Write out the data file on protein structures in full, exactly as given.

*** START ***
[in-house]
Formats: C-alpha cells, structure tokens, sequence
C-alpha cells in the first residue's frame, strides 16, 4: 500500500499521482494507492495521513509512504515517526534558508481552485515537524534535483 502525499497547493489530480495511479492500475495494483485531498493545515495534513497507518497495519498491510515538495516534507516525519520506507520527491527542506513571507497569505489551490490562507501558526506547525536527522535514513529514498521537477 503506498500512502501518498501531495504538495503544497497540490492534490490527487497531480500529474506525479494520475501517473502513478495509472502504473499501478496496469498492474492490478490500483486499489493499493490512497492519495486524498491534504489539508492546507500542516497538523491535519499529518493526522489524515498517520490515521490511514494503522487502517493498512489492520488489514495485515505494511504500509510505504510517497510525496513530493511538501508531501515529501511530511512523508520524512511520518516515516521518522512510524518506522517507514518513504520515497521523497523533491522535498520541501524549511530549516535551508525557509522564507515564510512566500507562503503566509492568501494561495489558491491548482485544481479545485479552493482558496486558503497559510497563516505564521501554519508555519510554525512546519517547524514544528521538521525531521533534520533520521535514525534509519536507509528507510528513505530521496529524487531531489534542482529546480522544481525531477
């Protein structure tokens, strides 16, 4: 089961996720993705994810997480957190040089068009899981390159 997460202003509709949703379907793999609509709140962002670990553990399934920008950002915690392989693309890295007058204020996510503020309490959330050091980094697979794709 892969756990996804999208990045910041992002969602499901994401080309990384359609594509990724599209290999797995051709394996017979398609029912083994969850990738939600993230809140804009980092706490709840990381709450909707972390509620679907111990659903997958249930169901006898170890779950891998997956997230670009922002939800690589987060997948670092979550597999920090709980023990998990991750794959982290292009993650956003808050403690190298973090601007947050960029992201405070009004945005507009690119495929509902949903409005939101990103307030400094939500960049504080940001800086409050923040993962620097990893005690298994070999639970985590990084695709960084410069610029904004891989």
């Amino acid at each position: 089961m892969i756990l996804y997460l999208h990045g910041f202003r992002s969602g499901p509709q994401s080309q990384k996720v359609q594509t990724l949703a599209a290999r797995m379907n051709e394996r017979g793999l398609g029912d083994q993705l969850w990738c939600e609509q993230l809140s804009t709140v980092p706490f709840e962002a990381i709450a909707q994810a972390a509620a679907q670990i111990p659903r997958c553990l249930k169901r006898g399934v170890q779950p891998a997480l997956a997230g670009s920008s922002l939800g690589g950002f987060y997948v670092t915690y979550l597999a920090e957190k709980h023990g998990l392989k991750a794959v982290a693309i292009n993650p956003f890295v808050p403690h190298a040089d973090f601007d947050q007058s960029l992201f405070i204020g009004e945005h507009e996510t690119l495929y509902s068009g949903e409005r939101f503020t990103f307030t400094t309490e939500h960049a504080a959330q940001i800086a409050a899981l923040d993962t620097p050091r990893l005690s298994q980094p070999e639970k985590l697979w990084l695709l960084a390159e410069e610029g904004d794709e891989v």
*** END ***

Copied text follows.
[in-house]
Formats: C-alpha cells, structure tokens, sequence
C-alpha cells in the first residue's frame, strides 16, 4: 500500500499521482494507492495521513509512504515517526534558508481552485515537524534535483 502525499497547493489530480495511479492500475495494483485531498493545515495534513497507518497495519498491510515538495516534507516525519520506507520527491527542506513571507497569505489551490490562507501558526506547525536527522535514513529514498521537477 503506498500512502501518498501531495504538495503544497497540490492534490490527487497531480500529474506525479494520475501517473502513478495509472502504473499501478496496469498492474492490478490500483486499489493499493490512497492519495486524498491534504489539508492546507500542516497538523491535519499529518493526522489524515498517520490515521490511514494503522487502517493498512489492520488489514495485515505494511504500509510505504510517497510525496513530493511538501508531501515529501511530511512523508520524512511520518516515516521518522512510524518506522517507514518513504520515497521523497523533491522535498520541501524549511530549516535551508525557509522564507515564510512566500507562503503566509492568501494561495489558491491548482485544481479545485479552493482558496486558503497559510497563516505564521501554519508555519510554525512546519517547524514544528521538521525531521533534520533520521535514525534509519536507509528507510528513505530521496529524487531531489534542482529546480522544481525531477
């Protein structure tokens, strides 16, 4: 089961996720993705994810997480957190040089068009899981390159 997460202003509709949703379907793999609509709140962002670990553990399934920008950002915690392989693309890295007058204020996510503020309490959330050091980094697979794709 892969756990996804999208990045910041992002969602499901994401080309990384359609594509990724599209290999797995051709394996017979398609029912083994969850990738939600993230809140804009980092706490709840990381709450909707972390509620679907111990659903997958249930169901006898170890779950891998997956997230670009922002939800690589987060997948670092979550597999920090709980023990998990991750794959982290292009993650956003808050403690190298973090601007947050960029992201405070009004945005507009690119495929509902949903409005939101990103307030400094939500960049504080940001800086409050923040993962620097990893005690298994070999639970985590990084695709960084410069610029904004891989």
């Amino acid at each position: 089961m892969i756990l996804y997460l999208h990045g910041f202003r992002s969602g499901p509709q994401s080309q990384k996720v359609q594509t990724l949703a599209a290999r797995m379907n051709e394996r017979g793999l398609g029912d083994q993705l969850w990738c939600e609509q993230l809140s804009t709140v980092p706490f709840e962002a990381i709450a909707q994810a972390a509620a679907q670990i111990p659903r997958c553990l249930k169901r006898g399934v170890q779950p891998a997480l997956a997230g670009s920008s922002l939800g690589g950002f987060y997948v670092t915690y979550l597999a920090e957190k709980h023990g998990l392989k991750a794959v982290a693309i292009n993650p956003f890295v808050p403690h190298a040089d973090f601007d947050q007058s960029l992201f405070i204020g009004e945005h507009e996510t690119l495929y509902s068009g949903e409005r939101f503020t990103f307030t400094t309490e939500h960049a504080a959330q940001i800086a409050a899981l923040d993962t620097p050091r990893l005690s298994q980094p070999e639970k985590l697979w990084l695709l960084a390159e410069e610029g904004d794709e891989v």